Lee Elder got his moment in the sun at Augusta, but a marketing ploy by Gary Player's son nearly ruined it

Shalise Manza Young
·Yahoo Sports Columnist
·4 min read

The moment was supposed to be Lee Elder's.

The 86-year-old sat on the first tee at Augusta National on Thursday morning, quietly listening as course chairman Fred Ridley read a short introduction for him, calling him an inspiration and history-maker. He had, at long last, been brought back to be an honorary starter, along with Jack Nicklaus and Gary Player.

And there, over his left shoulder, a white-jumpsuit-clad caddy, Player's caddy and son Wayne, not-so-surreptitiously held a black sleeve of golf balls, the sleeve's logo in camera shot, marring what was meant to be a time at long last celebrating a man who received death threats just for playing in the tournament 46 years ago. Everyone else on the tee with Elder stood respectfully behind him.

Gary Player's son Wayne held a sleeve of VeroX golf balls as Lee Elder was honored at The Masters. (Screenshot via Daniel Rapaport)
Gary Player's son Wayne held a sleeve of OnCore golf balls as Lee Elder was honored at The Masters. (Screenshot via Daniel Rapaport)

Elder is the first Black man who was allowed to play in the Masters, a tournament held at a course that steadfastly refuses to join many of us in the 21st century. So intense was the hatred directed his way in the lead-up to the 1975 Masters that Elder rented two houses in Augusta for that week, staying in both, doing his best to keep his whereabouts secret, in case anyone who had threatened to harm was in town to make good on their threat.

He was threatened with death for playing a game. For daring to play a game white people believed, and, if the current makeup of the PGA tour and pretty much every foursome at your nearest course are any indication still believe, is theirs and theirs alone. For being good enough to swing the clubs, not just carry them.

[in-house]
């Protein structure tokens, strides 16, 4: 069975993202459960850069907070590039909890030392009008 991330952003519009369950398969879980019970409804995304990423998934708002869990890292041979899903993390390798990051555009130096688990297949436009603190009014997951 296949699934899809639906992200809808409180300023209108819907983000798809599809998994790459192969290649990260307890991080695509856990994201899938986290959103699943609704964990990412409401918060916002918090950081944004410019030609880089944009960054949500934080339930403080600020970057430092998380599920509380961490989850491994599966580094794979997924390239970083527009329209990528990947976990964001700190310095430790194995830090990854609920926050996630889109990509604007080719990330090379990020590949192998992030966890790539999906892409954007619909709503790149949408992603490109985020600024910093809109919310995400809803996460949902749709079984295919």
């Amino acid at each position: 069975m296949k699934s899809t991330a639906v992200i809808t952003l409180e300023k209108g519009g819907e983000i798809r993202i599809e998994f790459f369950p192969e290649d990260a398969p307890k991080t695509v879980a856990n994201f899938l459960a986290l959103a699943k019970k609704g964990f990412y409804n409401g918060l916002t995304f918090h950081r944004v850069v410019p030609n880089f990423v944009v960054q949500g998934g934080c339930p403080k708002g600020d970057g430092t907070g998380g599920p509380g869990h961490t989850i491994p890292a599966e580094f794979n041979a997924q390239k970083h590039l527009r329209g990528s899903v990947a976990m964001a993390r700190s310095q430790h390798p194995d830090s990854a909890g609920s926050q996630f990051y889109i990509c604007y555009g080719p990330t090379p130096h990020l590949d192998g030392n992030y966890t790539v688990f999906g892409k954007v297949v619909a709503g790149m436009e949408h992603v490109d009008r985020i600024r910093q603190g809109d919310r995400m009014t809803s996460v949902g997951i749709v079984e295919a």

Like so many other Black athletes, Elder had to press on despite slights small and large when he left the comfort of the United Golfers Association, formed for African American golfers when the PGA was explicitly whites-only, and began integrating tournaments. 

He played at country clubs that wouldn't let him use the locker room to get dressed, like the one in Pensacola, Florida, where he won the 1974 Monsanto Open and earned a spot in the '75 Masters. 

He was turned away by an empty Augusta restaurant and told, "We can't serve you here."

His ball suddenly disappeared from the fairway during a round in Memphis.  

A late-night phone call was made to his hotel room, also in Memphis, the city where Dr. Martin Luther King Jr. was killed, and led to Elder finishing the tournament with a police escort.

What makes Thursday morning's stunt more painful is that Gary Player, who is white, once invited Elder to Player's native South Africa to integrate a tournament there in 1971 in the middle of its apartheid era, going to the country's president to get permission for Elder to play. 

Expressing a stunning lack of awareness and tone-deafness, Gary Player said after the ceremony that Elder has "experienced a lot of things that I experienced in my life." Unless Player meant that he and Elder are both golfers who have played a lot of golf, it's impossible to see what "experiences" Player and Elder have in common.

And still Wayne Player (whose time at the Master in 2018 led to a civil lawsuit and an arrest) did what he could to hawk those golf balls, the ones his father not only endorses but also has invested in the company that makes them, taking attention away from Elder's moment in the morning sun.

A representative from OnCore said it did not instruct Player to "have our ball sleeve visible" during the ceremony.

Elder's moment came far too late, with his health such that he couldn't use his driver except as a cane to help him stand to acknowledge the crowd. A moment that a cynic would say came only because of the events of the past 10 months, with America having a so-called racial reckoning, with the attention on trying to achieve equity so strong even Augusta National couldn't ignore it.

Trailblazer or not, surviving 86 years as a Black man in this country makes one a damn hero, to paraphrase Dave Chapelle

Elder deserved to soak in his moment without incident, without photos and video of it sullied forever by a tasteless attention grab.

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